The probable replacement for Ervin Santana in the Royals rotation glanced at his sneakers. His teammate Christian Colon was translating for him after his best outing of the spring.
“He felt great out there,” Colon said of Yordano Ventura. “He just hopes to continue to do that.”
A little less than three weeks shy of opening day, the team has yet to deem Ventura worthy of the starting five. He continues to duel with Danny Duffy, who offered an encouraging three-inning performance on Sunday against the Rockies. But Ventura delivered an emphatic, 4 1/3-inning statement in a 3-1 victory over the Athletics on Wednesday.
David O’Brien (@ajcbraves) of the Atlanta Journal-Constitution talks about the Braves’ reaction to the Santana signing and Kris Medlen’s injury…
On how he spent past few days: “I guess mentally preparing myself. Something that I’ve felt before. I think I had all the answers to anybody’s questions in my head when I was walking off the mound. I never do that. When I did it before in 2010, the same thing kind of happened. Nothing’s … (long pause, choked up) Nothing’s official, but I think I know and just go from there.”
Born and raised in Mobile, Jake Peavy was all-in for the Tide. Spending Saturdays watching Alabama football ran in the family. And when it came time for Peavy to explore his college choices, well, “choices” didn’t much need to be plural.
“I wanted, with all of me,” Peavy said, “to go to Alabama.”
While at St. Paul’s Episcopal School, Peavy responsibly checked out other schools in the SEC — saving Alabama for last, of course. That even included Auburn, where Baird knew the easiest way to win a Tide fan over — which never takes long to notice, he said — was just to talk pitching.
“I can hit at this level. I belong here. I know that,” Lambo was telling me in the visitors’ dugout before the first pitch. “That doesn’t mean I think I deserve it. I believe you have to earn what you get. But I also believe in myself.”
I won’t lie: I haven’t believed in Lambo. I’ve heard for years about an inconsistent approach at the plate, a dubious glove, a cocky swagger and of course the 50-game drug suspension in 2010 while in the Los Angeles Dodgers’ system after testing positive for a “drug of abuse.” It was suspected to be for smoking pot, an offense he had committed in high school, as well. To be blunt, he came across as a fool, throwing away talent that once had him rated Los Angeles’ No. 1 prospect, not to mention the millions that can come with a big-league career.
Milwaukee Brewers slugger Ryan Braun has agreed to his first endorsement deal since he was suspended for 65 games last season for violating Major League Baseball’s anti-drug agreement.
Upstart baseball cleat manufacturer 3N2 said it will pay Braun a fraction of the price he was getting from Nike, which terminated his deal on Aug. 2, although specific terms were not disclosed.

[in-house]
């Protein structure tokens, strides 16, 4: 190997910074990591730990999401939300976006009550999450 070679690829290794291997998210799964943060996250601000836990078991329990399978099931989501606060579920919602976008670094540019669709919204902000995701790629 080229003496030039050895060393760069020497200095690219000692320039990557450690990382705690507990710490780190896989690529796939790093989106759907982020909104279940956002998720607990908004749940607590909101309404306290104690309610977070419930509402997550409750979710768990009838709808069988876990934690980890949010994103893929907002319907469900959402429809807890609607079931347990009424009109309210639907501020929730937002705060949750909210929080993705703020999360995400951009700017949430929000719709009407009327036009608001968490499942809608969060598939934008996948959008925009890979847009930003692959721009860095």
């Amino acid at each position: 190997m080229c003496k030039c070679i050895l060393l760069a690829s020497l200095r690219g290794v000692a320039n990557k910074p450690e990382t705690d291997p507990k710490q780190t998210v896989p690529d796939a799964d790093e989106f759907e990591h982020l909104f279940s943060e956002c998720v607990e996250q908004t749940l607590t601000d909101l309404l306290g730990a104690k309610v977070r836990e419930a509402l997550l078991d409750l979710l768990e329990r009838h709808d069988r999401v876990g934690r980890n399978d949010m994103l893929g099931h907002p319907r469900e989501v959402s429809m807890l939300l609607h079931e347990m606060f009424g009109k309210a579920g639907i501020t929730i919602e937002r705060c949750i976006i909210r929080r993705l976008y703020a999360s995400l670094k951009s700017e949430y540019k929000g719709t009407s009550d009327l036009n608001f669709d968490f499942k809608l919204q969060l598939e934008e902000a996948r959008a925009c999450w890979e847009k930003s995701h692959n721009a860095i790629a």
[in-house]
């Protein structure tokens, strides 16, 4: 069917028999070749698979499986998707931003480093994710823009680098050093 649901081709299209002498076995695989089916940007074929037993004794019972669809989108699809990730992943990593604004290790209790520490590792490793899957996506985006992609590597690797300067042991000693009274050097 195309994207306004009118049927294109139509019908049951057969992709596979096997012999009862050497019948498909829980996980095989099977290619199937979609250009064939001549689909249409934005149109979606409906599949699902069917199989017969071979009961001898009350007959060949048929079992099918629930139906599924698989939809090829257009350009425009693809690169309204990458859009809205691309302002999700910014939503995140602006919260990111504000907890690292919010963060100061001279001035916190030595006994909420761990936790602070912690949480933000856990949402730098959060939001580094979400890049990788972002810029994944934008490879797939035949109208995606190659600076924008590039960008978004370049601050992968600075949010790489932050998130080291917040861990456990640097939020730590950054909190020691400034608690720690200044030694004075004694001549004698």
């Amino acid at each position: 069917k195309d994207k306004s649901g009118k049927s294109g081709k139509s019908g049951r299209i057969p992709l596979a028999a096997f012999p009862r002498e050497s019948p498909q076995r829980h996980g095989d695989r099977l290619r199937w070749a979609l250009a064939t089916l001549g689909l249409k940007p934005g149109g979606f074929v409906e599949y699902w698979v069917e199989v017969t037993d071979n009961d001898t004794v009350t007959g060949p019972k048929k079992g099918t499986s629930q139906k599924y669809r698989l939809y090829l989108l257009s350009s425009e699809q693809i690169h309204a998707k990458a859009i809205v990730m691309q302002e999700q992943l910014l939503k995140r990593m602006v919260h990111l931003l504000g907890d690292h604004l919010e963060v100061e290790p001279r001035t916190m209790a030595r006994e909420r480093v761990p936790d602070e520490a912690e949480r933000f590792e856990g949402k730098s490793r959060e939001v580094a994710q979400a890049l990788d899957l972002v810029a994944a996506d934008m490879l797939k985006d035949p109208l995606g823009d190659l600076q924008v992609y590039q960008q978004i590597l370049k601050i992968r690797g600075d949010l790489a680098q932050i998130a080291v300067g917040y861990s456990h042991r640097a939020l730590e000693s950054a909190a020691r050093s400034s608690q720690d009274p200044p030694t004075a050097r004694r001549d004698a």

What we’ve learned from watching the first two weeks of replay review trials in spring training is that the lack of a deterrent is going to be a problem. “Don’t overanalyze spring training stats” might apply here too, but we already saw this coming. Tuesday’s Mariners-Angels game saw the 21st challenge of spring training and the end to a streak that you could see as either embarrassing for the game or good for the umpires, who were 20-for-20 in upholding the other 20 challenged calls.
One way of looking at this: Baltimore plays with a homer factor of 110. Toronto plays with a homer factor of 107. Atlanta plays with a homer factor of 97. Another way of looking at this: over the past five years, Orioles starters have allowed 30 homers per 200 innings. Jays starters have allowed 27. Braves starters have allowed 19. What the Braves didn’t offer Santana was the promise of more money right away. But they did offer the softest landing, which increases Santana’s longer-term earning potential. Even though everyone’s aware of park adjustments, Santana could look a lot better coming off a year in Atlanta than a year in the AL East.
Rick Hummel of the St. Louis Post-Dispatch writes that though Chris Carpenter has retired, he has remained involved with the Cardinals…
“I was questioning myself this winter as to how I was going to feel,” he said. “But I never had an itch. When guys started throwing, I just kind of watched them throw, which was kind of strange.”
When the minor league games begin at the Cardinals’ complex today, Carpenter will be at the back fields watching. He will follow Mozeliak and Girsch, too.
“It’s definitely different not being in uniform and stuff,” said Carpenter, whose body finally gave out on him last year after a stellar Cardinals career.